3. The AE needs to find no fewer than two independent reviewers who accept to review the manuscript by the agreed deadline, however, the AE is strongly encouraged to obtain at least three independent reviewers to facilitate decisions in cases with mixed reviews. The S1M system expects AEs to assign a minimum of three reviewers. However, if the AE feels confident with the first two reviews, the AE may edit the "# reviews required to make decision" from three to two and proceed with decision. The AE by IEEE policy may not serve as a reviewer on any paper for which he/she is AE.
3.3.3. Communicating with Reviewers.
Sometimes reviewers have questions or identify problems. The first line of communication, when problems arise concerning the review itself, is the AE. The AE must be available for such communication, probably by e-mail or phone, and responsive to such requests.
S1M automatically sends reminders to reviewers when they are late in returning reviews. However, when reviews are very late, the AE should send a personal note to establish a new deadline or determine that a new reviewer must be invited.
Reviewers may also contact the AE with an allegation of plagiarism or multiple publication. In such cases, the EiC should be informed immediately, and confidentiality should be maintained. Handling of such cases is described in Section 4.
3.3.4. Communicating with Authors.
AEs will likely communicate with the author(s) more than once during the peer review process.
The AEwill determine the disposition of the manuscript, based on the remarks of the reviewers and the AE's own assessment of the manuscript. The decision must be well justified and explained in detail. In the case where revisions (minor or major) are requested, these should be clearly indicated and explained in the decision. The AE must convey promptly this decision to the author. The author may contact the Associate Editor if instructions regarding required amendments to the manuscript are not clear.
The author may contact the AE to ask for an extension, or the AE may need to contact the author when a revision is overdue. Extensions of more than 2 weeks are possible under special circumstances but require EiC approval. See Section 5.2.7 for more information.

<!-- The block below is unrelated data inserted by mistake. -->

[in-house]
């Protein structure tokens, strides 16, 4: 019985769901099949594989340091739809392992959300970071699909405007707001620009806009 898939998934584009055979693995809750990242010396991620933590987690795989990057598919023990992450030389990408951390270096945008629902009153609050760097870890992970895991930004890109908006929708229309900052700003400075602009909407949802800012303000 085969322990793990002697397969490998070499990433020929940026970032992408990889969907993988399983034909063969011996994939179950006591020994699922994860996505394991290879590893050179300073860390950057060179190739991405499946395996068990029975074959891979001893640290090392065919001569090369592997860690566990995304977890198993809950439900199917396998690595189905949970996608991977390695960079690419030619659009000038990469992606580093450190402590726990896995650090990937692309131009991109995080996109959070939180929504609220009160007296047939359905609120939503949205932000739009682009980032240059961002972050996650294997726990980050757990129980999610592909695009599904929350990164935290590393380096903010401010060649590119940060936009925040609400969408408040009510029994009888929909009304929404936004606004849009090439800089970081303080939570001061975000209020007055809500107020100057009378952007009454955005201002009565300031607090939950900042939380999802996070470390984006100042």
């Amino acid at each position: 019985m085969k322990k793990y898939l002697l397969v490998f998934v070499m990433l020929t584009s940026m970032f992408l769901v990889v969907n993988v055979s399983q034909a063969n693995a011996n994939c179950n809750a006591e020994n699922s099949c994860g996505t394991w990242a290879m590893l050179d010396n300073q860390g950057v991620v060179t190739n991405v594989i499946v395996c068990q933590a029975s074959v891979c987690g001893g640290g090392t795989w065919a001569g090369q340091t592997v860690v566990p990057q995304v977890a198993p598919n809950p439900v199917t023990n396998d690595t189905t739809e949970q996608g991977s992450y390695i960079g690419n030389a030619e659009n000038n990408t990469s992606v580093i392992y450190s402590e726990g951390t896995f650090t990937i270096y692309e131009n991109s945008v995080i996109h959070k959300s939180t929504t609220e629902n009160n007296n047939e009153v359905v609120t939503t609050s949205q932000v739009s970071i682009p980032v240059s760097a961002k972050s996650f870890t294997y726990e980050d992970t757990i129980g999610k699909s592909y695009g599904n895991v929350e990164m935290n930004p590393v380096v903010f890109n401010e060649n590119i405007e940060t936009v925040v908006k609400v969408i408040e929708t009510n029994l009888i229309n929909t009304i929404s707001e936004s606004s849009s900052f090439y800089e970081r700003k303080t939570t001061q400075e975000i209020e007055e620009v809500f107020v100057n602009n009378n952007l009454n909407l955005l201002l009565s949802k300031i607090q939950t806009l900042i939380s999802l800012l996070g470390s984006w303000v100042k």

The author may contact the AE about timing of the decisions. The AE should respond by either providing a reminder of the standard decision time or acknowledging that the decision is overdue and stating that they are actively working to bring this to closure. The author may contact the AE to object to a decision. These AE should respond saying that the concerns are being forwarded to the EiC.
An author may, at any point of the peer review, choose to withdraw a manuscript from consideration. The status of such manuscripts is WD.
3.3.5. Communicating with the Society's Publications Office.
An important communications interface is the one between the AE and the staff of the IEEE Signal Processing Society's Publications Office. As much as possible, this communication should be via e-mail, which provides fast movement of critical information. Copies of e-mails generated using the S1Mdatabase are automatically recorded in the database and, thus, assist in building a complete file on a manuscript. Yet, the Publications Office must be copied on all of your correspondence because it assists in building a complete file on a manuscript, eliminating the retention of large amounts of paper by AEs (the Publications Office retains a master file for six months following publication), and because it triggers "next steps" in the manuscript handling process.
IT IS EXTREMELY IMPORTANT, when an AE anticipates being out of contactfor two weeks or more, that the Publications Office be notified of the absence and be provided with at least one means of emergency contact (e-mail, phone, or fax). An AE IS NOT RELIEVED of editorial duties during any protracted absences such as extended vacations or sabbatical. In such events, the Publications Office must be provided with and updated on full contact information. In the case that a long absence or reduced load is necessary for personal reasons, the AE must make arrangements with the EiC and the EiC will communicate the plan to the Publications Office.
3.3.6. Blind Reviews.
Reviews of manuscripts submitted to Society publications are "blind" reviews: the identity of each of the reviewers is never revealed to the author or others. The AE must assure that the identities of the reviewers are kept confidential.
As a norm, an AE shall not be assigned more than three manuscripts per month on average during his/her term of service. This does not mean that each AE WILL receive three manuscripts each month, but Associate Editors covering popular EDICS categories may be more active than those covering more esoteric EDICS. Occasionally, a higher workload may be assigned to keep papers moving quickly, but if such assignments are frequent, then the AE should recommend to the EiC that new AEs be nominated. Any difficulties with workload should be reported IMMEDIATELY to the Publications Office. Temporary relief can be administered to assure that workloads do not fall behind.